New Scientist - 29.02.2020

(Ben Green) #1

10 | New Scientist | 29 February 2020

WE HAVE the strongest
evidence to date that cloud
seeding – spraying clouds with
powder – can cause more snow
to fall. However, the problem is
making it work reliably. Not every
cloud can be seeded and we don’t
know why. It also isn’t clear when
it would be cost effective.
The technique has been used
since the 1940s, says Sarah
Tessendorf of the National Center
for Atmospheric Research in
Boulder, Colorado. In theory, it
should make more rain or snow.
It usually involves spraying a
powder, normally silver iodide,
into clouds. Each tiny particle acts
as a seed for an ice crystal to grow
around it and fall as precipitation.
However, despite decades of
research it has been hard to show
that the method works. Tests have
compared what happens to clouds
that are seeded with those that
aren’t, but it hasn’t been possible

to get a large enough sample size
to control for natural factors. “The
weather’s... variable, it changes all
the time, it’s very complicated,”
says Tessendorf.
That has now changed, thanks
to a project called SNOWIE
(Seeded Natural and Orographic
Wintertime clouds – the Idaho
Experiment). On 20 days in
January 2017, Tessendorf and her
colleagues seeded orographic
clouds, which form when air is
forced up over mountains. They
sprayed silver iodide from an
aeroplane flying in a zigzag to
create a pattern in the sky.
The team used radar to look for
the seeding pattern in the clouds,
with mobile radars on ridges to
scan for subsequent snowfall in
places where normal weather
radar couldn’t reach. On three
days, the team found evidence of
snowfall resulting from seeding.
On the ground, this amounted to

a light dusting of snow between
0.05 and 0.3 millimetres deep.
Crucially, the team has
estimated the total volume of
water produced on those three
occasions. On 31 January, the most
successful day, snow equivalent
to 340,000 cubic metres of water

was released from the clouds.
The least successful was 19 January,
when snow equivalent to
123,000 m3 of water was produced
In total, the three successful
days produced about 282 Olympic-
sized swimming pools worth of
water, the team say.
“We now have scientific
evidence that seeding of
orographic clouds can increase

precipitation,” says Andrea
Flossmann at the University of
Clermont Auvergne in Clermont-
Ferrand, France. “The increase is,
however, below 10 per cent [of
what would occur naturally].”
Tessendorf agrees that there
are still challenges, but they
could only demonstrate the
effect on three days when there
was no natural precipitation. “In
cases where there’s background
precipitation forming, it’s much
more complicated,” she says.
Worse still, clouds vary.
“The same cloud over the same
watershed might have some
areas of it that are seedable and
others that might not be,” says
Tessendorf. In particular, seeding
only works when water droplets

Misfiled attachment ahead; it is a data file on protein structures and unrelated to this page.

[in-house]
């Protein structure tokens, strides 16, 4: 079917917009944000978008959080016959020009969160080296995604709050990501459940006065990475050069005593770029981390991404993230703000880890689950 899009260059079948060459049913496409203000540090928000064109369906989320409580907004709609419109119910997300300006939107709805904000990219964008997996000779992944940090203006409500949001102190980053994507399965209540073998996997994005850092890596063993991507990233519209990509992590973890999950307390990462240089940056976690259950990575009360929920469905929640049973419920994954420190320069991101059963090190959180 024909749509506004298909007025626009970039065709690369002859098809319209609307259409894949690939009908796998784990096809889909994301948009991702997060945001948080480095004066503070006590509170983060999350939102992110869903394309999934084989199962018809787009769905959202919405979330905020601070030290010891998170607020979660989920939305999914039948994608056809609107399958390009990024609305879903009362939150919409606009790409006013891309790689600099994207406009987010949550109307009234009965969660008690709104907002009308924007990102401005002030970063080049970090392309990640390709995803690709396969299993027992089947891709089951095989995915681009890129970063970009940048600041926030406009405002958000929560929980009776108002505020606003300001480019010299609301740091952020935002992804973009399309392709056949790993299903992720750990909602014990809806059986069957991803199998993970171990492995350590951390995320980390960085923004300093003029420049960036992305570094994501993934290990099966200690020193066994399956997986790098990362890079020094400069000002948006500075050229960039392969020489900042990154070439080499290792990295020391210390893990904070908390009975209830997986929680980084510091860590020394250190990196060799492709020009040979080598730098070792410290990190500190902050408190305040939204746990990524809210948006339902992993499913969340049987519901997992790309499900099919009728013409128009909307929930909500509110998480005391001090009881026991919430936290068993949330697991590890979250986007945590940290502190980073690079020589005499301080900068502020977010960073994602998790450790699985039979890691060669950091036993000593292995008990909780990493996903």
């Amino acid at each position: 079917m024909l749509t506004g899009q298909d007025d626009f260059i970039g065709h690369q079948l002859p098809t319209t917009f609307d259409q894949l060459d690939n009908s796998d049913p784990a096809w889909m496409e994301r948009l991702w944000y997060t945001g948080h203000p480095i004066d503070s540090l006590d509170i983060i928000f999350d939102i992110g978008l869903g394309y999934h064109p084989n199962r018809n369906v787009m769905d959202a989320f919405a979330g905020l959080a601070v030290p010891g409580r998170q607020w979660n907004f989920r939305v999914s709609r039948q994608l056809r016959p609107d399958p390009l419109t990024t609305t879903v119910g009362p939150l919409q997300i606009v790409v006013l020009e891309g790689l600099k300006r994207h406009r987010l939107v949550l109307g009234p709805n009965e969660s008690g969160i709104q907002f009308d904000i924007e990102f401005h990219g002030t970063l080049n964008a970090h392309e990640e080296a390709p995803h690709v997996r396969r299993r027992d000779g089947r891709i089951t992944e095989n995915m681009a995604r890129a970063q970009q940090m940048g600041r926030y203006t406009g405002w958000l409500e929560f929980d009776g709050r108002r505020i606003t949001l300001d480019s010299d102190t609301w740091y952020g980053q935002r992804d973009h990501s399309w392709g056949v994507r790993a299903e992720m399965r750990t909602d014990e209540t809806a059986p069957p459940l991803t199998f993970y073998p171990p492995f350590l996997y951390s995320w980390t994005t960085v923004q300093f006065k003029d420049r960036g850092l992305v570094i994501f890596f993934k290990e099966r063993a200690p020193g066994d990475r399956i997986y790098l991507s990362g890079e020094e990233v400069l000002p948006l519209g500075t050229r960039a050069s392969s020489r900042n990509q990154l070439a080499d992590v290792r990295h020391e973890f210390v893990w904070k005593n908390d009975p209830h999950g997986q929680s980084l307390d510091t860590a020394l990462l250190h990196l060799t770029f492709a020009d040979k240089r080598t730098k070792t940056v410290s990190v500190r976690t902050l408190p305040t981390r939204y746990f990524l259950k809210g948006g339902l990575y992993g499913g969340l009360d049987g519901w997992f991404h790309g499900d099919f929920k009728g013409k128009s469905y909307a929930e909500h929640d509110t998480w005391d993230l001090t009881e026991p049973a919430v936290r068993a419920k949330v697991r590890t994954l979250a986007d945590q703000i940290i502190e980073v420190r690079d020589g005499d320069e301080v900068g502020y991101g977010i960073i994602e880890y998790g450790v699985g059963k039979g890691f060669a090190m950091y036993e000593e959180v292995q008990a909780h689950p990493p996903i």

are “supercooled”, meaning they
are still liquid below 0°C. All this
suggests that cloud seeding may
not be a cost-effective way to
increase water supply. ❚


Michael Marshall


Animal navigation

Sun in magnetic
‘eyes’ could lead
whales astray

A STUDY of nearly 200 strandings
of healthy gray whales over the past
30 years has found that the animals
are four times more likely to strand
themselves during solar storms.
Jesse Granger at Duke University
in North Carolina and her colleagues
think that radio frequency noise
made by the storms interferes with
the magnetic compass of whales,
preventing them from sensing
direction. But her team has only
shown a correlation between the
two events, Granger stresses. “This
is not direct evidence,” she says.
We know little about how whales
navigate in featureless oceans
during their long migrations. Like

many other animals, it is likely that
they sense magnetic fields, but this
is difficult to demonstrate.
To investigate, Granger and her
team looked at 186 instances
where individual gray whales with
no signs of any injury or interaction

with people had become stranded,
presumably due to navigational
errors. Strandings were twice as
likely on days with more sunspots
(Current Biology,
Sunspots are associated with
solar magnetic storms that can

affect Earth’s magnetic field and
make magnetic compasses point
in the wrong direction. But the
team found no link between
deviations in Earth’s magnetic
field and strandings.
However, strandings were four
times more likely on days when
high levels of radio frequency
noise due to solar activity had
been measured. This fits in with the
idea that a protein in animals’ eyes
called cryptochrome is involved in
sensing magnetic fields. If so, the
mechanism thought to be involved
would be disrupted by radio
frequency noise, effectively blinding
animals to magnetic fields. ❚
Michael Le Page

We really can control the

weather but it isn’t very useful

Gray whales (Eschrichtius
robustus) strand on days
with more sunspots

Olympic-sized swimming pools of
water produced by cloud seeding

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